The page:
I’ve had two major disasters in my reef tanks over the past 15 or so years. The first one was in 2003 during an un-expected October ice-storm. The second one was on Friday of last week. Disaster number one caused a massive livestock loss and nearly put me out of the hobby. The one that occurred last Friday I was able to manage, without losing (or really damaging) any livestock. The difference, years of experience and the foresight to be prepared. Like many reef-keepers, I sometimes get frustrated with having equipment, water and other essentials lying around that barely ever get used. More than once I’ve considered selling excess equipment kept in the case of disaster. Friday was a stark reminder why the effort and frustration to prepare for the worst is necessary.
Photo courtesy of Pinterest.
After a tank disaster, it’s healthy and smart to compile a list of what went well and what could have been done better. In this case, such a list can aid other reef keepers in being better prepared for something un-expected. During both tank disasters I’ve faced, the opportunity for an entire tank wipeout was high. When disaster strikes, you want to be ready.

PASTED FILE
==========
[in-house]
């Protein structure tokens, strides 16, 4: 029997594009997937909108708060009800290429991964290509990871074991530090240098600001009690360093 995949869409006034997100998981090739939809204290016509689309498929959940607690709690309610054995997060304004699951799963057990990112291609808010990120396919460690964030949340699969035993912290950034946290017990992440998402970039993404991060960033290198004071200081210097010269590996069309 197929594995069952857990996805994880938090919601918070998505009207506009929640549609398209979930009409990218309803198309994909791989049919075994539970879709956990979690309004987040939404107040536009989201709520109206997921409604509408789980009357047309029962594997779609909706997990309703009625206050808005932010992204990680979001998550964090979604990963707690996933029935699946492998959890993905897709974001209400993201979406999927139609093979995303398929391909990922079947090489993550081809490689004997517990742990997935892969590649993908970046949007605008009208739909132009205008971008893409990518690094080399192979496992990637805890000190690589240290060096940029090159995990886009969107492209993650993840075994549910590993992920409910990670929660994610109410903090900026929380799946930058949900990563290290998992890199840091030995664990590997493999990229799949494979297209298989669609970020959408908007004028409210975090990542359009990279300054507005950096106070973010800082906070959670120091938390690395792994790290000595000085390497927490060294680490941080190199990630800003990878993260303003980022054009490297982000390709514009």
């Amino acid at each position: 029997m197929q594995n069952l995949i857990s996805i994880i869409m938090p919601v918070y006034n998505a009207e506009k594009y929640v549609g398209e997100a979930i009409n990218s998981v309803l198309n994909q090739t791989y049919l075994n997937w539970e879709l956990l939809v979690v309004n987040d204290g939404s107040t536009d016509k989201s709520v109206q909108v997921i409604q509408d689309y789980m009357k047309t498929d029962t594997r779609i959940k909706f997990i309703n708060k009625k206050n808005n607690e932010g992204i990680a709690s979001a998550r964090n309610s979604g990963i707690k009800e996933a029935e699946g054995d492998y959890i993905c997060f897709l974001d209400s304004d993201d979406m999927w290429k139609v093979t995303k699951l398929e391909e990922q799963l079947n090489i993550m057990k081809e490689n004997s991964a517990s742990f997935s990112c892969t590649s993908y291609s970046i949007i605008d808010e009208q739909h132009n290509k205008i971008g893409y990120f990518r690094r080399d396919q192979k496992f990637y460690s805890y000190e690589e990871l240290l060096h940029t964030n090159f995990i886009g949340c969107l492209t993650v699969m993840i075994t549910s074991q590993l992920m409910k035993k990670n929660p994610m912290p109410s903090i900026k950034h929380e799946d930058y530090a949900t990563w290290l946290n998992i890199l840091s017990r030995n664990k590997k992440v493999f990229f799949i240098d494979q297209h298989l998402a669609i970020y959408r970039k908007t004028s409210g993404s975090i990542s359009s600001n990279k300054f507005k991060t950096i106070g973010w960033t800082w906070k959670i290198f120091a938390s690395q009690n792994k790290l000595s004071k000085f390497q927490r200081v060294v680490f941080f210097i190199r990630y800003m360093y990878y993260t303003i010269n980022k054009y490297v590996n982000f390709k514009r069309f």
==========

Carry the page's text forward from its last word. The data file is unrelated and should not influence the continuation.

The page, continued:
Photo courtesy of Generac
In 2003 I was in my third year of college and proud owner of a 150-gallon reef. I still have pictures of the tank on several computers and it was the first SPS dominated tank I kept. For the time-period, it was quite the stunner. I was working on an internship that had me traveling two hours from school and writing a detailed paper regarding an adventure rehabilitation program for troubled teens. I was a sociology major and this program incorporated attributes from cultures all around the globe. Needless to say, I wasn’t paying the closest attention to my tank. I had heard chatter that an unexpected ice-storm was rolling in, but assumed that even if it did the effect on my tank would be minimal.